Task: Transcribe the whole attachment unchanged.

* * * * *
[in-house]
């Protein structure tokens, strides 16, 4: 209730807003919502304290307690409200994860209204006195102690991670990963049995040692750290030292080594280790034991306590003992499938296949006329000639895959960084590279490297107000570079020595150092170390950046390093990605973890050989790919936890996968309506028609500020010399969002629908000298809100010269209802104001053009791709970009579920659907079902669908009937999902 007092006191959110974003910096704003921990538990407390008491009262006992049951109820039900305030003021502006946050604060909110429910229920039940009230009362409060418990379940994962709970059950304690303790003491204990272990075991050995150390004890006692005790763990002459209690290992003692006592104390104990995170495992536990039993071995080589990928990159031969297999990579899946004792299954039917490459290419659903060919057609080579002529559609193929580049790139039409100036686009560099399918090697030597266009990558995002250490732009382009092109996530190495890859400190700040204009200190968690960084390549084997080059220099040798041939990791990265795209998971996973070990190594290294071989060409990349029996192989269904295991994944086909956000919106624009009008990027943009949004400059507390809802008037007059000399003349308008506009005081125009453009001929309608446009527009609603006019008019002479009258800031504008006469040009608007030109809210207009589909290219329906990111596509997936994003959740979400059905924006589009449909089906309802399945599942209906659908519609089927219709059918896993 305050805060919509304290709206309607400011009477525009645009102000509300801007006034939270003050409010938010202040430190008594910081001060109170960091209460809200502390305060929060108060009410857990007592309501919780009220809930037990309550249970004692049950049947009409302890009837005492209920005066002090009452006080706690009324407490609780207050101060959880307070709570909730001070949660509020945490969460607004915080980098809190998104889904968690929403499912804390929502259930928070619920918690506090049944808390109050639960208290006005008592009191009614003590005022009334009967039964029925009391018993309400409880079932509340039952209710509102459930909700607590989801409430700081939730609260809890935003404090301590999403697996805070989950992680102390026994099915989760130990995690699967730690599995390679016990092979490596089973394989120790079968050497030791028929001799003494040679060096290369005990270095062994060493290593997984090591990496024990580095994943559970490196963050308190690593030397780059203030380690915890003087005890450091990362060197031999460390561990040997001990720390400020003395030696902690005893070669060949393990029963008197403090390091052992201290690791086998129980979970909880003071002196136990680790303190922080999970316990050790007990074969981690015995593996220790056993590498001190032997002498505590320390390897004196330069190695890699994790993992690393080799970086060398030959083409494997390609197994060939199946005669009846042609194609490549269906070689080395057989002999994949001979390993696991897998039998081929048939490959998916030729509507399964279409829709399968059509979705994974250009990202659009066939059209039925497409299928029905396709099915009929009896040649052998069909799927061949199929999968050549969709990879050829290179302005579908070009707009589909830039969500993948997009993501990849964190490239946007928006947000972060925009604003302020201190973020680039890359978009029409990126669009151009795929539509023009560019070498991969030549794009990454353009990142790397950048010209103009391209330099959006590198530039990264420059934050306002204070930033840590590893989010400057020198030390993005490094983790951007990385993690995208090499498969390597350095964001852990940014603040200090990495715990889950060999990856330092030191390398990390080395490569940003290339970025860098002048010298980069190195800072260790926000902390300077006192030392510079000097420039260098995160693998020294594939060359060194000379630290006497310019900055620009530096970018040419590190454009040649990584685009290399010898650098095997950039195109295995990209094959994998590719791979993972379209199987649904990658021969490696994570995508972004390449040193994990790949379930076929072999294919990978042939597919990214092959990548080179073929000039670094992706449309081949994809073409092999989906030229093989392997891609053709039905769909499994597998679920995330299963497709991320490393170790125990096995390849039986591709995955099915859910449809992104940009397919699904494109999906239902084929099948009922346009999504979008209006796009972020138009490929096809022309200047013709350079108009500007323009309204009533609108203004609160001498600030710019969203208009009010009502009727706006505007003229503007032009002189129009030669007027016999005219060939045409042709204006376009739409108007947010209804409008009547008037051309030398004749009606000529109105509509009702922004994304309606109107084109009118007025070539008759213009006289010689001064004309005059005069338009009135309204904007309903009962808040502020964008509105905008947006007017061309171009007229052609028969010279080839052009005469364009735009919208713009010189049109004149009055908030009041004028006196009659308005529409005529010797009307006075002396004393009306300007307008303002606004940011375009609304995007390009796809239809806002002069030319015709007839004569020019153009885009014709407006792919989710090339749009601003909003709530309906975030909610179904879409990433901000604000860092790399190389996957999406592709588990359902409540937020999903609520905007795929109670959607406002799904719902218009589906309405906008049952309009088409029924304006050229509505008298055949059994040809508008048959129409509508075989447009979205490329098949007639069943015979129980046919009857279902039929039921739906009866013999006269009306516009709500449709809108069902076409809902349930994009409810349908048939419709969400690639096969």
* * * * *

[in-house]
């Protein structure tokens, strides 16, 4: 209730807003919502304290307690409200994860209204006195102690991670990963049995040692750290030292080594280790034991306590003992499938296949006329000639895959960084590279490297107000570079020595150092170390950046390093990605973890050989790919936890996968309506028609500020010399969002629908000298809100010269209802104001053009791709970009579920659907079902669908009937999902 007092006191959110974003910096704003921990538990407390008491009262006992049951109820039900305030003021502006946050604060909110429910229920039940009230009362409060418990379940994962709970059950304690303790003491204990272990075991050995150390004890006692005790763990002459209690290992003692006592104390104990995170495992536990039993071995080589990928990159031969297999990579899946004792299954039917490459290419659903060919057609080579002529559609193929580049790139039409100036686009560099399918090697030597266009990558995002250490732009382009092109996530190495890859400190700040204009200190968690960084390549084997080059220099040798041939990791990265795209998971996973070990190594290294071989060409990349029996192989269904295991994944086909956000919106624009009008990027943009949004400059507390809802008037007059000399003349308008506009005081125009453009001929309608446009527009609603006019008019002479009258800031504008006469040009608007030109809210207009589909290219329906990111596509997936994003959740979400059905924006589009449909089906309802399945599942209906659908519609089927219709059918896993 305050805060919509304290709206309607400011009477525009645009102000509300801007006034939270003050409010938010202040430190008594910081001060109170960091209460809200502390305060929060108060009410857990007592309501919780009220809930037990309550249970004692049950049947009409302890009837005492209920005066002090009452006080706690009324407490609780207050101060959880307070709570909730001070949660509020945490969460607004915080980098809190998104889904968690929403499912804390929502259930928070619920918690506090049944808390109050639960208290006005008592009191009614003590005022009334009967039964029925009391018993309400409880079932509340039952209710509102459930909700607590989801409430700081939730609260809890935003404090301590999403697996805070989950992680102390026994099915989760130990995690699967730690599995390679016990092979490596089973394989120790079968050497030791028929001799003494040679060096290369005990270095062994060493290593997984090591990496024990580095994943559970490196963050308190690593030397780059203030380690915890003087005890450091990362060197031999460390561990040997001990720390400020003395030696902690005893070669060949393990029963008197403090390091052992201290690791086998129980979970909880003071002196136990680790303190922080999970316990050790007990074969981690015995593996220790056993590498001190032997002498505590320390390897004196330069190695890699994790993992690393080799970086060398030959083409494997390609197994060939199946005669009846042609194609490549269906070689080395057989002999994949001979390993696991897998039998081929048939490959998916030729509507399964279409829709399968059509979705994974250009990202659009066939059209039925497409299928029905396709099915009929009896040649052998069909799927061949199929999968050549969709990879050829290179302005579908070009707009589909830039969500993948997009993501990849964190490239946007928006947000972060925009604003302020201190973020680039890359978009029409990126669009151009795929539509023009560019070498991969030549794009990454353009990142790397950048010209103009391209330099959006590198530039990264420059934050306002204070930033840590590893989010400057020198030390993005490094983790951007990385993690995208090499498969390597350095964001852990940014603040200090990495715990889950060999990856330092030191390398990390080395490569940003290339970025860098002048010298980069190195800072260790926000902390300077006192030392510079000097420039260098995160693998020294594939060359060194000379630290006497310019900055620009530096970018040419590190454009040649990584685009290399010898650098095997950039195109295995990209094959994998590719791979993972379209199987649904990658021969490696994570995508972004390449040193994990790949379930076929072999294919990978042939597919990214092959990548080179073929000039670094992706449309081949994809073409092999989906030229093989392997891609053709039905769909499994597998679920995330299963497709991320490393170790125990096995390849039986591709995955099915859910449809992104940009397919699904494109999906239902084929099948009922346009999504979008209006796009972020138009490929096809022309200047013709350079108009500007323009309204009533609108203004609160001498600030710019969203208009009010009502009727706006505007003229503007032009002189129009030669007027016999005219060939045409042709204006376009739409108007947010209804409008009547008037051309030398004749009606000529109105509509009702922004994304309606109107084109009118007025070539008759213009006289010689001064004309005059005069338009009135309204904007309903009962808040502020964008509105905008947006007017061309171009007229052609028969010279080839052009005469364009735009919208713009010189049109004149009055908030009041004028006196009659308005529409005529010797009307006075002396004393009306300007307008303002606004940011375009609304995007390009796809239809806002002069030319015709007839004569020019153009885009014709407006792919989710090339749009601003909003709530309906975030909610179904879409990433901000604000860092790399190389996957999406592709588990359902409540937020999903609520905007795929109670959607406002799904719902218009589906309405906008049952309009088409029924304006050229509505008298055949059994040809508008048959129409509508075989447009979205490329098949007639069943015979129980046919009857279902039929039921739906009866013999006269009306516009709500449709809108069902076409809902349930994009409810349908048939419709969400690639096969």